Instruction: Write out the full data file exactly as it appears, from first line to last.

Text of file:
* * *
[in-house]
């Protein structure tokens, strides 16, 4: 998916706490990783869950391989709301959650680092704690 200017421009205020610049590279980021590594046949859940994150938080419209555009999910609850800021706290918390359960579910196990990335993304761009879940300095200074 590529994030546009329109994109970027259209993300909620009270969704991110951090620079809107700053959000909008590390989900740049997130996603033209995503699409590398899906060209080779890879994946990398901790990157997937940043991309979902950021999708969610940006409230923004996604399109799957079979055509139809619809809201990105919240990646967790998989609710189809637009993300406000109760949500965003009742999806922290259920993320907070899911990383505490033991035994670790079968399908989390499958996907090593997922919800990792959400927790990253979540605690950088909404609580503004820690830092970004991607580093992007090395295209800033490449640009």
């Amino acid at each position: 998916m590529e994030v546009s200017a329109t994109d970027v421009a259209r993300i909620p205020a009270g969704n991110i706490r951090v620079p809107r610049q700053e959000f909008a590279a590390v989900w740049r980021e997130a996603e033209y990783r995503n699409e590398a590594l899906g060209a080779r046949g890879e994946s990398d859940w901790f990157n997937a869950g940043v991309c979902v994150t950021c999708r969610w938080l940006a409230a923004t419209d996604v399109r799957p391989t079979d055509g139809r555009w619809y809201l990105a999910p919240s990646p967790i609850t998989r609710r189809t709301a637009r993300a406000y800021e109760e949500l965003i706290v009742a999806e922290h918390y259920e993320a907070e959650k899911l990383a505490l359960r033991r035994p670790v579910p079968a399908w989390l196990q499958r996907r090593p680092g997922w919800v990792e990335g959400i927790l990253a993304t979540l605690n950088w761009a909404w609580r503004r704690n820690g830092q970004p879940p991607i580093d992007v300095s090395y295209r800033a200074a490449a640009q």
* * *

[in-house]
């Protein structure tokens, strides 16, 4: 998916706490990783869950391989709301959650680092704690 200017421009205020610049590279980021590594046949859940994150938080419209555009999910609850800021706290918390359960579910196990990335993304761009879940300095200074 590529994030546009329109994109970027259209993300909620009270969704991110951090620079809107700053959000909008590390989900740049997130996603033209995503699409590398899906060209080779890879994946990398901790990157997937940043991309979902950021999708969610940006409230923004996604399109799957079979055509139809619809809201990105919240990646967790998989609710189809637009993300406000109760949500965003009742999806922290259920993320907070899911990383505490033991035994670790079968399908989390499958996907090593997922919800990792959400927790990253979540605690950088909404609580503004820690830092970004991607580093992007090395295209800033490449640009």
């Amino acid at each position: 998916m590529e994030v546009s200017a329109t994109d970027v421009a259209r993300i909620p205020a009270g969704n991110i706490r951090v620079p809107r610049q700053e959000f909008a590279a590390v989900w740049r980021e997130a996603e033209y990783r995503n699409e590398a590594l899906g060209a080779r046949g890879e994946s990398d859940w901790f990157n997937a869950g940043v991309c979902v994150t950021c999708r969610w938080l940006a409230a923004t419209d996604v399109r799957p391989t079979d055509g139809r555009w619809y809201l990105a999910p919240s990646p967790i609850t998989r609710r189809t709301a637009r993300a406000y800021e109760e949500l965003i706290v009742a999806e922290h918390y259920e993320a907070e959650k899911l990383a505490l359960r033991r035994p670790v579910p079968a399908w989390l196990q499958r996907r090593p680092g997922w919800v990792e990335g959400i927790l990253a993304t979540l605690n950088w761009a909404w609580r503004r704690n820690g830092q970004p879940p991607i580093d992007v300095s090395y295209r800033a200074a490449a640009q």